Perched in a natural bowl on the edge of the Vanoise National Park and surrounded by pine trees, the resort of La Plagne is one of France’s most family friendly ski destinations. At its highest point, it’s a proud 3250m, but only the very advanced will make it this far; for most, its attraction lies in the mix of beginner slopes and approachable intermediate runs. With access to 425km of pistes, a choice of 11 different accommodation areas and its own helpful planning and tracker app, La Plagne is the town that really lets you make your trip your own.
Despite being a part of the expansive Paradiski area - which is bigger than Val d’Isere and Tignes combined - it’s fair to say that La Plagne is a resort best suited to beginners and those looking to improve at their own pace. Those who prefer a baptism of fire approach may find the prevalence of green and blue runs, and the flatter patches in between the red runs, a little frustrating. Nonetheless, there are some challenging runs to be found on the Bellecôte Glacier, and those who fancy a slightly longer flight of fright can head over to Les Arcs to take on their 7km black run, which drops over 2000km throughout its course.
La Plagne is also home to a 1km snow park called the 7Cube, which is open for anyone to use. With jumps graded in the same way that the slopes are, and a selection of boxes and rails, there’s something in there for freestyle first-timers and seasoned pros alike. Although the 7Cube is designed with skiers in mind, snowboarders will be glad to hear that over in Plange Bellcote there’s also a half-pipe for them to play around on.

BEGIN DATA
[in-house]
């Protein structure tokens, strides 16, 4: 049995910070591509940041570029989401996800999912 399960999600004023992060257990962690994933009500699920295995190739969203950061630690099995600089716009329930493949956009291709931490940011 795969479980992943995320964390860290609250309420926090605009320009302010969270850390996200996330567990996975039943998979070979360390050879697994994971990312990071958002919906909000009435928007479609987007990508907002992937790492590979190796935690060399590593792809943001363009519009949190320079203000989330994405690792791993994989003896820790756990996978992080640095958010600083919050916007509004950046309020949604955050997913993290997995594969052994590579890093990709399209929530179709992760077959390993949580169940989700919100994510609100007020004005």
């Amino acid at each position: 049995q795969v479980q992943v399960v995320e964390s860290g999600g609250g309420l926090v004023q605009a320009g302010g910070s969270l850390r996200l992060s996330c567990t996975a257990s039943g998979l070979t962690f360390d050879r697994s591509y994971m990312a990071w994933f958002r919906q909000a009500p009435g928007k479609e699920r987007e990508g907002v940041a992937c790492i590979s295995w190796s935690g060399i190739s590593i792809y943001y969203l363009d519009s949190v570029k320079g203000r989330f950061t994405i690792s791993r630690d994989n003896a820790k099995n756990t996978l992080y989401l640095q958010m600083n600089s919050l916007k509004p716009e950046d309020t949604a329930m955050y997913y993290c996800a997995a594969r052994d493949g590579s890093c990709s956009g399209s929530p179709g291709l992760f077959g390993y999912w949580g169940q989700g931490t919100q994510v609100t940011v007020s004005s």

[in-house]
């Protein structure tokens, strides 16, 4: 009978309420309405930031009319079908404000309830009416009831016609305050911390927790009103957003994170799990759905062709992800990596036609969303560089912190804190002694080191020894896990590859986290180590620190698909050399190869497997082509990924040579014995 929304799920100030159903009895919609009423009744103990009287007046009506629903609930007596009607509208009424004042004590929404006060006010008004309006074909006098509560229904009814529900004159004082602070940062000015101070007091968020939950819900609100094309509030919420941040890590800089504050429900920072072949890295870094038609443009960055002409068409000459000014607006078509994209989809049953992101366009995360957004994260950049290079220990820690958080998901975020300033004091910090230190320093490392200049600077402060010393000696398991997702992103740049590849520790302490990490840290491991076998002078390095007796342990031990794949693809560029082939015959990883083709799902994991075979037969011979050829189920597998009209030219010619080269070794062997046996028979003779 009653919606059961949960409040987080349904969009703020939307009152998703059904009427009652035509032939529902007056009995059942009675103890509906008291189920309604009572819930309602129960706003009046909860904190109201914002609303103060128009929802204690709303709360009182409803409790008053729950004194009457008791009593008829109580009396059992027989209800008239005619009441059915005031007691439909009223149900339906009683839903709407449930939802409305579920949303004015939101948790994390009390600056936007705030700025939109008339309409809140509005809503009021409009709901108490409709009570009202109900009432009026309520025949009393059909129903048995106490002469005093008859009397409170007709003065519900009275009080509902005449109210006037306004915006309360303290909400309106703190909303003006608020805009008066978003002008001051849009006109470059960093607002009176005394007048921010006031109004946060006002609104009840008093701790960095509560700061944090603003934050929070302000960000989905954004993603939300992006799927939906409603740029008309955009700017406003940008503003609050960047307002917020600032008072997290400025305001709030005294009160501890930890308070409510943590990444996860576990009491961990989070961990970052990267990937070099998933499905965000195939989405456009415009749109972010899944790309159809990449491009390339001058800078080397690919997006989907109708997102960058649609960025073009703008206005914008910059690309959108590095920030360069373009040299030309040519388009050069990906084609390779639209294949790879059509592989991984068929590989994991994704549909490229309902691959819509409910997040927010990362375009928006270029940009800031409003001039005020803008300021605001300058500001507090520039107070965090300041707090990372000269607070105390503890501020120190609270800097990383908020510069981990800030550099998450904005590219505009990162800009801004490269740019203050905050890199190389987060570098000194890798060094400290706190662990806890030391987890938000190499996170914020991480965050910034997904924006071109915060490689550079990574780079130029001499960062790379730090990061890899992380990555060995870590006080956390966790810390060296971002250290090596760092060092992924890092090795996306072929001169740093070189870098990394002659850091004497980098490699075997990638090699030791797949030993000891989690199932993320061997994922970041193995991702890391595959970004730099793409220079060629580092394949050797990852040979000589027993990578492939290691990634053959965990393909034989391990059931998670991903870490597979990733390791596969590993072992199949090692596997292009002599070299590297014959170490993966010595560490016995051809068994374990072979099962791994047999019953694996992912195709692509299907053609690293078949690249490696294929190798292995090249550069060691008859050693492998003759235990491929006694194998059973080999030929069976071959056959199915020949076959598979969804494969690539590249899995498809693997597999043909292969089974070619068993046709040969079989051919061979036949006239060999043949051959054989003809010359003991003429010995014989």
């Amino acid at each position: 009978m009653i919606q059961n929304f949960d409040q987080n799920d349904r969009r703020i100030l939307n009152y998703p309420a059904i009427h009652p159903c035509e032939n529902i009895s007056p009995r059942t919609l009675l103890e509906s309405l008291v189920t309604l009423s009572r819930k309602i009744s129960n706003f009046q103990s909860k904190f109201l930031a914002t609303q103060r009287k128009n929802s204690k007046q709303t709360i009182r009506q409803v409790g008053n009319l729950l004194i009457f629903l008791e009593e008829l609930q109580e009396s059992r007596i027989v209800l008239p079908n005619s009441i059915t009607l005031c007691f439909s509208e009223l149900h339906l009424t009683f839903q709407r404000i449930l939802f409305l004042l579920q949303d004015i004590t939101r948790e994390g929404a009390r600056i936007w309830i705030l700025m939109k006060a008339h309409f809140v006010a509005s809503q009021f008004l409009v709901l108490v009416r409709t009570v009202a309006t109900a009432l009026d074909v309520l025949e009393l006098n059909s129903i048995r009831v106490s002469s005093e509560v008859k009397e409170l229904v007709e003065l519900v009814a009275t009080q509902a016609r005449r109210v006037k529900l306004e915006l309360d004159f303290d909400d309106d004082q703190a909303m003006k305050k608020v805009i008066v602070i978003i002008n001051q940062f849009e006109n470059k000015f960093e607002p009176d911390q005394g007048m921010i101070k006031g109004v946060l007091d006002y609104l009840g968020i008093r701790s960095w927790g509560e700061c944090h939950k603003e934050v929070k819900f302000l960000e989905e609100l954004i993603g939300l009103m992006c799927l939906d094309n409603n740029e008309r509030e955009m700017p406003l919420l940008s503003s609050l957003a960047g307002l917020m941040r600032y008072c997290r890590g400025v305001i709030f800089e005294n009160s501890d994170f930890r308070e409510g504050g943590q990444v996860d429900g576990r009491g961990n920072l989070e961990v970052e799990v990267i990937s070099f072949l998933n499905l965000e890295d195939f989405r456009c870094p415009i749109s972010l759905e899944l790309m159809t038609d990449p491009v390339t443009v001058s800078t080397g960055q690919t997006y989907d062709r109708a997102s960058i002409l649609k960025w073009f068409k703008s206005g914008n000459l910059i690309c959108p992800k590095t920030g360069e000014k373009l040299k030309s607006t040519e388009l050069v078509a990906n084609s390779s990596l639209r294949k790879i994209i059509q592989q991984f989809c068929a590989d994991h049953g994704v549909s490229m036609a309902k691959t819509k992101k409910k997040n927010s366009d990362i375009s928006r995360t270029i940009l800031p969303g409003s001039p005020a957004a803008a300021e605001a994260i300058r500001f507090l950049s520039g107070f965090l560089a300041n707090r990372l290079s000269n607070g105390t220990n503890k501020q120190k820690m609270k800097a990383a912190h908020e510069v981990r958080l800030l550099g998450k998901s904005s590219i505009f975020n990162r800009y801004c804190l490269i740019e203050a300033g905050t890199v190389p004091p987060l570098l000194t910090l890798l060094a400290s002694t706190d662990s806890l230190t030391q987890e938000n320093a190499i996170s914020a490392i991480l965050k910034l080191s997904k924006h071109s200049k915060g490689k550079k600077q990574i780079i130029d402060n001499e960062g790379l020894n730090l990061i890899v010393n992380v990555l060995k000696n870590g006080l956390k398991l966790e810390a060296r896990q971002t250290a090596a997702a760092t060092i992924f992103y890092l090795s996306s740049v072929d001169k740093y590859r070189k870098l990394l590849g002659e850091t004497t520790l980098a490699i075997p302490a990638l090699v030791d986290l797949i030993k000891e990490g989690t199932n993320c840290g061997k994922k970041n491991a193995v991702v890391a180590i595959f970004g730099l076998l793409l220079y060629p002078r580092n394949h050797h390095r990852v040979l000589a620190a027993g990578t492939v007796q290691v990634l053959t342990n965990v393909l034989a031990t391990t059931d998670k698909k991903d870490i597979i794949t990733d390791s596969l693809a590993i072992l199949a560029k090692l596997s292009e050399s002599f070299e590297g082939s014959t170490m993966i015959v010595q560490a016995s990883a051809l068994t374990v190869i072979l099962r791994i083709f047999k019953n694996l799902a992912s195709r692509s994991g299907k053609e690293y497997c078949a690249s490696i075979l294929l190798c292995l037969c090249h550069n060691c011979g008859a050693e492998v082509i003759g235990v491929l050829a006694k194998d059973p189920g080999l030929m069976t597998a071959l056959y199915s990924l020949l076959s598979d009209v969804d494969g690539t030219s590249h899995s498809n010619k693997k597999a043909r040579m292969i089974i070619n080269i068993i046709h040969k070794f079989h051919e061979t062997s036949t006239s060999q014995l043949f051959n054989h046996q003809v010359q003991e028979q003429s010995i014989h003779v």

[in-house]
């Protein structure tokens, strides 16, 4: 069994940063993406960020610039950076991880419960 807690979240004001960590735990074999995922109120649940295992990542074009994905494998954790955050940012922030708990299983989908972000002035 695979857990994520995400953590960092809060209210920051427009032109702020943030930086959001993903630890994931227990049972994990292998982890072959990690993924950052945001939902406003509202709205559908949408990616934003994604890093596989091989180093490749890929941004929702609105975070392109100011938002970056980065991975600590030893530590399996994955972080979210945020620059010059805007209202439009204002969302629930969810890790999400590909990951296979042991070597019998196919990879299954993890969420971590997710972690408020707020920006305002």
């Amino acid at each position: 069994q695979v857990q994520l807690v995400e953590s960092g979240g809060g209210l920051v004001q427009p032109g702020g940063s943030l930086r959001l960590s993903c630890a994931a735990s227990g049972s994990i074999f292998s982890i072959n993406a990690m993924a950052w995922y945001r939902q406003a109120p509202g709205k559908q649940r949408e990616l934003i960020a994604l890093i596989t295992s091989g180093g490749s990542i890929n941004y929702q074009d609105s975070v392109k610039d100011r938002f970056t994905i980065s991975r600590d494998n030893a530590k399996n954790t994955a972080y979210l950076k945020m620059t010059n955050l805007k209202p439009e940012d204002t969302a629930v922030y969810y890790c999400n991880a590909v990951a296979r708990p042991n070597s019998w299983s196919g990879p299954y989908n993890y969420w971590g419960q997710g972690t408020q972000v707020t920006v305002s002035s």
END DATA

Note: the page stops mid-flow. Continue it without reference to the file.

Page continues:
Okay, so it seems like La Plagne might not have the glamour or guts of some other resorts, but fear not, it’s still way ahead of the game in other regards. Case in point? The Paradiski YUGE app. This handful of genius lets you know in real time what the lift queues are like anywhere in the ski area, can tell you where the sunniest or snowiest spots are, and lets you create day plans according to your ability. Even better, it follows you as you ride and tracks your exploits, meaning you can compare your performance with the rest of your party at the end of the day.
In a similar vein to Courchevel, the accommodation in La Plagne is spread out across a few different areas; technically, there are 11 different locations you could stay in, including the pretty but quiet low-lying villages of Champagny, Montalbert and Montchavin. If you’re hoping for somewhere a tad more lively, where you can pop out for a pizza or indulge in a little apres, then the purpose built resort Plagne Centre is probably your best option, although the much prettier Belle Plagne or the slightly lower Plagne 1800 would work too.
After a long day on the slopes a good meal is just what’s needed, and fortunately there is a strong selection of restaurants and dining options in all of La Plagne villages. In Plagne Centre, it's worth forcing your aching legs over to La Metairie, which serves up a wide range of traditional dishes, including a pierrade (hot stone) with duck and beef. And while La Plagne isn’t exactly known for its wild nightlife, that doesn’t mean there aren’t a few good nights out to be had here. Igloo Bar - which is what it says on the tin really - is open until 3am every night and has live DJs, while Scotty’s, a ski-in-ski-out bar and local institution, dishes out three things any apres-fun needs: beer, hot dogs and music.